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Quote:
Originally Posted by jamesqf View Post
Sure, and if you look at the data, using standard statistical procedures that are accepted as valid in every other field, you'll see that change in X.
Yep and it is a slowing-to-stopped trend at the moment by the scientists own terms and predicted to slow for quite some time by the spiffy "new" models. Climate science has a history of using non-standard techniques though.

Quote:
Originally Posted by jamesqf View Post
I'm not, and never have been, a great fan of unlimited democracy. I suppose this is only natural when one grows up as a geek, and finds that the desires of the majority seldom mesh well with your own.
Maybe you should lobby for this ?

Technocracy - Wikipedia, the free encyclopedia

I'm pondering making this a quote in my sig

Quote:
Originally Posted by jamesqf View Post
I also note that voting on physics seldom turns out well at all :-)
along with

Quote:
Originally Posted by Richard Heinberg
Nature doesn't negotiate
Although the author was a Peak Oil (everything) advocate, true though.

Quote:
Vox Populi, Vox Dei translates as: "My God! How did we get in this mess!"
It translates normally as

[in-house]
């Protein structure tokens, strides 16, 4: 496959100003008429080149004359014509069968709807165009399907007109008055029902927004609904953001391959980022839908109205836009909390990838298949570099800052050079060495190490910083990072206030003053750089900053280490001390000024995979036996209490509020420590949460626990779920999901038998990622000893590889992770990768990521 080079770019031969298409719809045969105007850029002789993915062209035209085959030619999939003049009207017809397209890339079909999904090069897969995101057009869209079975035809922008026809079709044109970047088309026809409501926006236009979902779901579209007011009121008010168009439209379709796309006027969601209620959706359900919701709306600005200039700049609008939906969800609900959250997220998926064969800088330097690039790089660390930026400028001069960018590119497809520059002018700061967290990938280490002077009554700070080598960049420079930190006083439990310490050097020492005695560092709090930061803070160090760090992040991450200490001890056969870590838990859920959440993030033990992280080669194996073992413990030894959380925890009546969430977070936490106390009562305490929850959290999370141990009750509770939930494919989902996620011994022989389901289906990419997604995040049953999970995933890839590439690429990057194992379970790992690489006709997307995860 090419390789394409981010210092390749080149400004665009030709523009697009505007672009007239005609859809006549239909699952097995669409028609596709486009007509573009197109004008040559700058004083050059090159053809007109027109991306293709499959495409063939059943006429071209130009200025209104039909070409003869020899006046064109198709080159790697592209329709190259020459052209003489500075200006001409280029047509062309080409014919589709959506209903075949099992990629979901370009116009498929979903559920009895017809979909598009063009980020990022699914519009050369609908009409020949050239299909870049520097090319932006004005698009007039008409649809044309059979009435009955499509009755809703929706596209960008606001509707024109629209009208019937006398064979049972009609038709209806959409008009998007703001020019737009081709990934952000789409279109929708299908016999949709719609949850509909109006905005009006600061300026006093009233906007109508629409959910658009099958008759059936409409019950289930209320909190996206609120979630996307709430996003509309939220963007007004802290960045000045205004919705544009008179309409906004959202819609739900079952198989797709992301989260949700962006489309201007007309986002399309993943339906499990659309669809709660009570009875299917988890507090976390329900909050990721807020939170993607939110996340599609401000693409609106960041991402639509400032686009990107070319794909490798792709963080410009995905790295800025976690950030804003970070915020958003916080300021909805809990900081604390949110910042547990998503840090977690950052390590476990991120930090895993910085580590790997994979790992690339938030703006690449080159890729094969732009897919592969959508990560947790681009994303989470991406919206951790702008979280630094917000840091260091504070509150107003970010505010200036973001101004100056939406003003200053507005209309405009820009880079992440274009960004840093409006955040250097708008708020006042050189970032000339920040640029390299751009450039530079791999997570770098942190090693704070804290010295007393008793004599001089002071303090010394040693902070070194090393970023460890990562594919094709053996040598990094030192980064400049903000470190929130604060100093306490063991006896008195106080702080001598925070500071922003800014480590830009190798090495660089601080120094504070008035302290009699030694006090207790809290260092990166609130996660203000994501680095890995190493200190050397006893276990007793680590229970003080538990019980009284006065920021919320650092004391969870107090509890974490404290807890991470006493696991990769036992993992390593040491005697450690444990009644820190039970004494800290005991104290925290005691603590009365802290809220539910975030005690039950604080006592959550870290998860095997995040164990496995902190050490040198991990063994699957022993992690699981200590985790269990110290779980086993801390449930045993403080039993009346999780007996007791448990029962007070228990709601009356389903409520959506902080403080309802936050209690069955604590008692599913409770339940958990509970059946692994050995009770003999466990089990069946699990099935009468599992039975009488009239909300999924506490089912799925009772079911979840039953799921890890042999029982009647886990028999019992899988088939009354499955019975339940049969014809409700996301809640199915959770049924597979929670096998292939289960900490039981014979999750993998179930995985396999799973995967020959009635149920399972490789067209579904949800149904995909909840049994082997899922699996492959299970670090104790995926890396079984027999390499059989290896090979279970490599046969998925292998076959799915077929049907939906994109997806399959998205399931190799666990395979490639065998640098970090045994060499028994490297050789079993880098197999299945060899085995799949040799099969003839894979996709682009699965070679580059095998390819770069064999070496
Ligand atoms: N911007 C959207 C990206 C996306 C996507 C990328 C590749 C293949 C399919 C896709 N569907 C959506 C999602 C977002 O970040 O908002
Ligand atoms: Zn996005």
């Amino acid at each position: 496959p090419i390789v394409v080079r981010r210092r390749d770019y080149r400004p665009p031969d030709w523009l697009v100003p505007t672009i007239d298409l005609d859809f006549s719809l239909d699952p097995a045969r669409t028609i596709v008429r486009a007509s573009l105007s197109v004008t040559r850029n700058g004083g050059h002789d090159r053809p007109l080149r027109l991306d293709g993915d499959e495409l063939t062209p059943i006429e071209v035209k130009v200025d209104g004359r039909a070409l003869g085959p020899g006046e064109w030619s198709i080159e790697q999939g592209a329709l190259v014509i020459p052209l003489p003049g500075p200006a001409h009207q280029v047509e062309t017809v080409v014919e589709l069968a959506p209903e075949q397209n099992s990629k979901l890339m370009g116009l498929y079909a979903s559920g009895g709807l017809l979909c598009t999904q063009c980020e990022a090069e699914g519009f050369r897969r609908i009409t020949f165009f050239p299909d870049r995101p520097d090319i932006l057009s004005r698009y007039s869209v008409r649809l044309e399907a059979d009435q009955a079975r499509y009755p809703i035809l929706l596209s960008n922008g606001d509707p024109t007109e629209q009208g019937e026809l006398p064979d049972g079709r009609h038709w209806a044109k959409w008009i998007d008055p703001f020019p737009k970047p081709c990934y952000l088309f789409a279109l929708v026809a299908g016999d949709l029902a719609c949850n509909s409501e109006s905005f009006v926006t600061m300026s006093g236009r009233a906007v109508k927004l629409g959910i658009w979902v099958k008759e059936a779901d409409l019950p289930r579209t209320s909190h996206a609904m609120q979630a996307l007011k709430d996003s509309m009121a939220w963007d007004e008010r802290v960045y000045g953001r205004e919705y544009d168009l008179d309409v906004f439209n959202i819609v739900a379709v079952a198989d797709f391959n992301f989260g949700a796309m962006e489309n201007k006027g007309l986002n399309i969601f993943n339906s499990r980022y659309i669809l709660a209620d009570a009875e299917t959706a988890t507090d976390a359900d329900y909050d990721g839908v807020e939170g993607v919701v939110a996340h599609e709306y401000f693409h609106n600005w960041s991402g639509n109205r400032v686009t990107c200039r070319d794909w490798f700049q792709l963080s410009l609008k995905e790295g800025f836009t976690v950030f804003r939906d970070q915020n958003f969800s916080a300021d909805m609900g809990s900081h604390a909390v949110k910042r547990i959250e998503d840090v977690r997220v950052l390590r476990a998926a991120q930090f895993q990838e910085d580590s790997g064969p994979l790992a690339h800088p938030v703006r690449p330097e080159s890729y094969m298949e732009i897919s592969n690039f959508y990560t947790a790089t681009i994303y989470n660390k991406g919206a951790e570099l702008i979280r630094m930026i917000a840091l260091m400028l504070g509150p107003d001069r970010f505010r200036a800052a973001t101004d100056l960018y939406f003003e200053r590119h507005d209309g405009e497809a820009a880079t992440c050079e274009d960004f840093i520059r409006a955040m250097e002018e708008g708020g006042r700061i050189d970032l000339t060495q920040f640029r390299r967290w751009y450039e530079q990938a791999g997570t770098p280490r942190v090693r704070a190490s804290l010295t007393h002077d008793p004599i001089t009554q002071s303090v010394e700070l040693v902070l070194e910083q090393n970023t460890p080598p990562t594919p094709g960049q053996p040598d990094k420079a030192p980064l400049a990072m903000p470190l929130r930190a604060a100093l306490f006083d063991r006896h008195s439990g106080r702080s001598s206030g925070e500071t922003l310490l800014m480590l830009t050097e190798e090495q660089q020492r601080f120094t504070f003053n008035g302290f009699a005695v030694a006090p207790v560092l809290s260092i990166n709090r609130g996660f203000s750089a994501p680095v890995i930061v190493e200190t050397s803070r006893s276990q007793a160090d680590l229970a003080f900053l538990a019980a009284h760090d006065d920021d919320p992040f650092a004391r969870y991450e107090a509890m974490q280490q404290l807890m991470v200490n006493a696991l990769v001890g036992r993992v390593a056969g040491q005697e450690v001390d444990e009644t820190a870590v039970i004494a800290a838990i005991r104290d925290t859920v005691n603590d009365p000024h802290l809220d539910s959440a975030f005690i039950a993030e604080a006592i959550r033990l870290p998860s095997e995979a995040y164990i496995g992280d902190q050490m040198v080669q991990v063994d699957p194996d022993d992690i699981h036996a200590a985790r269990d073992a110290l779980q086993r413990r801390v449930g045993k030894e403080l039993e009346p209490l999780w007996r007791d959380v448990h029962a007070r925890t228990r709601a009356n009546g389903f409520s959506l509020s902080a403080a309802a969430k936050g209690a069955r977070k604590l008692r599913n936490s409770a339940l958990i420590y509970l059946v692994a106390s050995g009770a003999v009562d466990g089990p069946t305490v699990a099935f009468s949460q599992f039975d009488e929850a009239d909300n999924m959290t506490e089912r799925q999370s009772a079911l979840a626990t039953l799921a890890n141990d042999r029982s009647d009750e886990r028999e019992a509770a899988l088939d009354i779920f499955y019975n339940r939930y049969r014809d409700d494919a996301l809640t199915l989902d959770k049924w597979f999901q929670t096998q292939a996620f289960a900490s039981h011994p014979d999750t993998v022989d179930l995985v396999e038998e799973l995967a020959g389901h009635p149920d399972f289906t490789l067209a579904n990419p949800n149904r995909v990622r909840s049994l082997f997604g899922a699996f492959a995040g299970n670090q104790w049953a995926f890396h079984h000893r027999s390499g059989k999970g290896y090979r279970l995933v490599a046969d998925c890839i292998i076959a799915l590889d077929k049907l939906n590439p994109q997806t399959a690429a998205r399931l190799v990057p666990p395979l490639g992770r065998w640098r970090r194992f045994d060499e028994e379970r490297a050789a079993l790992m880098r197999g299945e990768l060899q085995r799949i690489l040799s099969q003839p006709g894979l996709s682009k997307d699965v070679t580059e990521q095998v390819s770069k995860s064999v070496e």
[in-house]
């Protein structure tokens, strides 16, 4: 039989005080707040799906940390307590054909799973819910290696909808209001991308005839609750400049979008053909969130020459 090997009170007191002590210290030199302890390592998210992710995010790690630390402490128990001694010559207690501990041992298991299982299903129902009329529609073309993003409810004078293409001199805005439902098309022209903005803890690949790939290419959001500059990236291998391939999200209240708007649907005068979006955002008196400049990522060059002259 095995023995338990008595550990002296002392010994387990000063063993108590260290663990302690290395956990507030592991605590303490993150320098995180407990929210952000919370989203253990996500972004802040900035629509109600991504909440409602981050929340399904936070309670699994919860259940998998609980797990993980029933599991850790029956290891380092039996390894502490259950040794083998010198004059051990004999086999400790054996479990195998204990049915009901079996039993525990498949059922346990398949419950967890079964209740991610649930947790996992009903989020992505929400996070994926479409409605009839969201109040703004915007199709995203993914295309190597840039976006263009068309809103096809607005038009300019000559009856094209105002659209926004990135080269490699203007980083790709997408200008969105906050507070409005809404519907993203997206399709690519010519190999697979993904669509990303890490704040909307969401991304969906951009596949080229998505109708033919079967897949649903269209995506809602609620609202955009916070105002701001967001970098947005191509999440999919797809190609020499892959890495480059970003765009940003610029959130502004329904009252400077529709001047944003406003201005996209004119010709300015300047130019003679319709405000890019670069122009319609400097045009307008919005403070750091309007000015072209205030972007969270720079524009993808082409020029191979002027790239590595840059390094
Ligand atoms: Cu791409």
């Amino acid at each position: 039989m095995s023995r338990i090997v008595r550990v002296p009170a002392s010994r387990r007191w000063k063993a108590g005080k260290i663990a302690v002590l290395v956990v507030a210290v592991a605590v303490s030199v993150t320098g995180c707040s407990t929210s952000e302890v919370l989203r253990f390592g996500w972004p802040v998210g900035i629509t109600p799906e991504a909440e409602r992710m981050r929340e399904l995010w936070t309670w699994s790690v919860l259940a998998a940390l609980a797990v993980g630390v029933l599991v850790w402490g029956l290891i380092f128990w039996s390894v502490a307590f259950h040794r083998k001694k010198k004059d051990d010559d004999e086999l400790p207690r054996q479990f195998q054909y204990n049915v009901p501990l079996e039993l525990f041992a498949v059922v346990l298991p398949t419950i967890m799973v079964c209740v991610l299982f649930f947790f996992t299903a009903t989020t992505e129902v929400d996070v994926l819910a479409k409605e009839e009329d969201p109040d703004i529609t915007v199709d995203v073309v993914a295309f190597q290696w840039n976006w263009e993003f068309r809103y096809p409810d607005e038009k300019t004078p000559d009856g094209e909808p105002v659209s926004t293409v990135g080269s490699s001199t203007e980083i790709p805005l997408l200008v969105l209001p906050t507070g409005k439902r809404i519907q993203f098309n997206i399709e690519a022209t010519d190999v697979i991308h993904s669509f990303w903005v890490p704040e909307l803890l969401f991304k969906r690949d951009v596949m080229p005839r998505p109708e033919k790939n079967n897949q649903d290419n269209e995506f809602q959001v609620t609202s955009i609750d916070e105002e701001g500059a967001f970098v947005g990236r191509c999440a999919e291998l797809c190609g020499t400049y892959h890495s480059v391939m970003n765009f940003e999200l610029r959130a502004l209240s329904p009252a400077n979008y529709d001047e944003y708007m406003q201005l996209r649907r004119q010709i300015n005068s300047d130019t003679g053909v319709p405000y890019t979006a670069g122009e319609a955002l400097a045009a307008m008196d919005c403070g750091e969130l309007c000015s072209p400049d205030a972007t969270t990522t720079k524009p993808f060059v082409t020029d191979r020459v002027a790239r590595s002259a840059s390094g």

Quote:
The voice of the people, the voice of God
But I agree your quote is probably closer to truth along with

Quote:
The best government money can buy
and

Quote:
Originally Posted by Tony Blair
The political elite
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Old 04-06-2013, 01:55 PM   #660 (permalink)
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Quote:
Originally Posted by Arragonis View Post
(Freeman Dyson)

1) Argument from authority.

2) Dyson has no track record of serious work in climate-related fields. He is simply expressing his prejudices, without (so far as I have seen) any serious analysis of the science. Without some sort of evidence, he's just another denier.

3) His suggestions for dealing with excess CO2 have a certain lunacy factor. Seriously, genetically-engineering trees to produce diamonds?